The UK earlier this month became the first country to sign a comprehensive security agreement with Kyiv.
Signed with much fanfare, President Zelensky described the event as a “watershed moment in European history.”
The document, whose stated intention is “ending forever Russia’s unprovoked attacks on Ukraine,” covers a wide range of areas, from sanctions to cyber security to Ukrainian domestic reforms.
But the most pressing and consequential is how the UK intends to support Ukraine not only in its current fight against Russian aggression, but also any future attacks.
A British official told Kyiv Post: “As the Prime Minister said during his visit, the UK was the first to train Ukrainian troops, the first in Europe to provide lethal weapons, the first to commit modern tanks, and the first to provide long-range missiles.
“The fact we have now signed this agreement is further demonstration of our resolve to be with Ukraine for as long as it takes.”
⚡️Ukrainian President #Zelensky and British Prime Minister #Sunak on Friday signed a security accord between the two countries in #Kyiv.— KyivPost (@KyivPost) January 12, 2024
Zelenskiy said it would remain in effect until Ukraine joined #NATO, describing it as an "unprecedented security agreement," as reported by… pic.twitter.com/7kk2OylvXE
Here’s what you need to know…
Why is the agreement needed?
Ukraine’s long-stated goal is to join NATO which would give the country protection from Russian attacks under the alliance’s Article 5 provision – an attack on any NATO member is an attack on them all and all NATO members are thus required to respond militarily.
Currently – as Russian troops are already on Ukrainian territory – this is off the table as it would immediately spark a war between NATO and Russia.
In the meantime, the members of the G7 (Canada, France, Germany, Italy, Japan, the United Kingdom, and the US) last year committed to signing individual long-term security agreements with Ukraine.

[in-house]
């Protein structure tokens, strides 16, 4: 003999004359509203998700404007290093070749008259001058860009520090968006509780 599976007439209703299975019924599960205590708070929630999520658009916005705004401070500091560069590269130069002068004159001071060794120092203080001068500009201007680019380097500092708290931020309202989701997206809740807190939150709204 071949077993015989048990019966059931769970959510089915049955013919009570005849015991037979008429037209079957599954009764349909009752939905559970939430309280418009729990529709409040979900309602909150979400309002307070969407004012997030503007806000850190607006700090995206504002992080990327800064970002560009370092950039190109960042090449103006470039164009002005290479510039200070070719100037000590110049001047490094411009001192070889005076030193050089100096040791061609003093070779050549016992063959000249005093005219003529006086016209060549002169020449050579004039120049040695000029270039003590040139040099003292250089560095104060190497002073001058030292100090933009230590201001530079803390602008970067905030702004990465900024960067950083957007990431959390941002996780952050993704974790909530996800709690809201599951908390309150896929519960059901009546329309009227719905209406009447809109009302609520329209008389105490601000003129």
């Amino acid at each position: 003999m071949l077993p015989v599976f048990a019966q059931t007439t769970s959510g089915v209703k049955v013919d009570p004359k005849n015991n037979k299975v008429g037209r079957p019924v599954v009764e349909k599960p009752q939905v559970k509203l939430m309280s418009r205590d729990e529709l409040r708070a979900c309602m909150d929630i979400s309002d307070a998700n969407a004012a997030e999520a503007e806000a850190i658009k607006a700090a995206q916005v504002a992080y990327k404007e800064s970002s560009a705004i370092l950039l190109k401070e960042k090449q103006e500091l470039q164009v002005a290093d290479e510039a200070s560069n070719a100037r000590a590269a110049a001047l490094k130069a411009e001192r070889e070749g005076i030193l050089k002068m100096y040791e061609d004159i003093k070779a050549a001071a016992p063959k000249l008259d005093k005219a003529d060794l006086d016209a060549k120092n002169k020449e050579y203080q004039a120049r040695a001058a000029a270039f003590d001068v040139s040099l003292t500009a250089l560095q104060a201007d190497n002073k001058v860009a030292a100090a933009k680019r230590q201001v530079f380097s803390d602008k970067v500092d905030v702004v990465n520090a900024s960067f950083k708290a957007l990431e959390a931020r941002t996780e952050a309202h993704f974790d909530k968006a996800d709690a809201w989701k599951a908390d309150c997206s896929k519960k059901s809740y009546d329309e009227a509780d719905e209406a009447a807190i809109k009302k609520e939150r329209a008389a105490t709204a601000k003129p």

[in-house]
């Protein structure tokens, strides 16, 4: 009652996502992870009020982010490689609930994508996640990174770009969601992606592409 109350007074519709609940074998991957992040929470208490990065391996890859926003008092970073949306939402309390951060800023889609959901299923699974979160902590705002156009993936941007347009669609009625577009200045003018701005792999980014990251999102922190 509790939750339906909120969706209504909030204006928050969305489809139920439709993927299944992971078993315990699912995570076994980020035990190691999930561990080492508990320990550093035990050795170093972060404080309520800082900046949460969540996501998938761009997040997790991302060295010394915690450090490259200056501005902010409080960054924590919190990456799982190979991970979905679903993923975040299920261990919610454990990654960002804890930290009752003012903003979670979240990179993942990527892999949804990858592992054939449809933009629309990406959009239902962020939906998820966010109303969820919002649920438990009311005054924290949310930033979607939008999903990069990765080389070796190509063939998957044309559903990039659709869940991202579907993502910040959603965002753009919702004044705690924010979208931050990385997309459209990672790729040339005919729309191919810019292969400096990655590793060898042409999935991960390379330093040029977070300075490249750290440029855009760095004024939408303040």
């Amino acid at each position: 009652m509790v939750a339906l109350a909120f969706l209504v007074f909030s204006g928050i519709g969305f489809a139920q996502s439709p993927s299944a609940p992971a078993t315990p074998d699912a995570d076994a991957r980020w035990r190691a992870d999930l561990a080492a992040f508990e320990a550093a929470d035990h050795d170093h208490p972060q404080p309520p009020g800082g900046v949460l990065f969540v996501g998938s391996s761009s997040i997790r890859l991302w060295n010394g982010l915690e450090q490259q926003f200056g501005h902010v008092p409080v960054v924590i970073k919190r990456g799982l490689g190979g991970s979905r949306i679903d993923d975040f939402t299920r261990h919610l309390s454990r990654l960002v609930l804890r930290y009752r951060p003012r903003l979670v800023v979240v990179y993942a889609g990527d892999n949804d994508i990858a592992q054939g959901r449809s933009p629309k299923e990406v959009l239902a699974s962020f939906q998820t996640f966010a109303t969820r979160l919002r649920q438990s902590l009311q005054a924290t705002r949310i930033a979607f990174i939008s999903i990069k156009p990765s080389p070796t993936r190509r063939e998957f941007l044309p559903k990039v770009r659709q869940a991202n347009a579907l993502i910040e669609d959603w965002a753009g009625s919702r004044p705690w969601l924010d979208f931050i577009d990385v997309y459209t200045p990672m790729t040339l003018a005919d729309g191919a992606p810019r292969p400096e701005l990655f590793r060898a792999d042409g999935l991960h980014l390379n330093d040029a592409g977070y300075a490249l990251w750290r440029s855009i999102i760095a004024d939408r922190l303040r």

Since then, a further 25 countries have added their names to the list – Albania, Belgium, Bulgaria, Cyprus, the Czech Republic, Denmark, Estonia, Finland, Greece, Iceland, Ireland, Kosovo, Latvia, Lithuania, Luxembourg, Montenegro, the Netherlands, North Macedonia, Norway, Portugal, Romania, Slovenia, Spain, and Sweden.
How many agreements have been signed?
The UK is the first, a deliberate policy designed to not only make a statement of Britain’s intent, but also to get the ball rolling among other countries.
A British official told Kyiv Post: “When it comes to Ukraine, the UK goes fast and goes first.
“As we saw in the early days of Russia’s full-scale invasion when the UK provided Kyiv with the weapons it so desperately needed, this policy has been highly effective and sets the standard for other countries to follow.”
Is this policy working?
It would appear so – a few days after the agreement was signed, French President Emmanuel Macron said Paris was working on a new bilateral security agreement with Ukraine that would be announced during a visit to Kyiv in February.
And Canada announced it has already presented Ukraine with a draft version of its agreement.
Others are expected to follow soon.
Ukrainian President Volodymyr Zelensky (R) and Britain's Prime Minister Rishi Sunak (L) posing after signing an agreement following their meeting in Kyiv on January 12, 2024. PHOTO: AFP/Ukraine Presidential Press Service
What does the agreement actually mean?
The agreement can be broken down into three broad areas:
- Ongoing aid and assistance to help Ukraine protect and the restore its territorial integrity within its internationally recognized borders;
- prevent and deter new Russian attacks and the escalation of existing aggression;
- support of the reforms required for Ukraine to join international institutions such as NATO and the European Union.
Obviously, a major part of all these, particularly the first two, is ensuring Ukraine can fight back against Russia’s full-scale invasion and respond to what the agreement describes as “a future Russian armed attack against Ukraine.”
The big-ticket announcement at the signing of the agreement in Kyiv is a further £2.5 billion of military aid which will go towards the full range of Ukraine’s military from medical training, to border and coastal defense, to helping Ukraine take full control of its airspace and everything in between.
The ambitious agreement covers a 10-year period.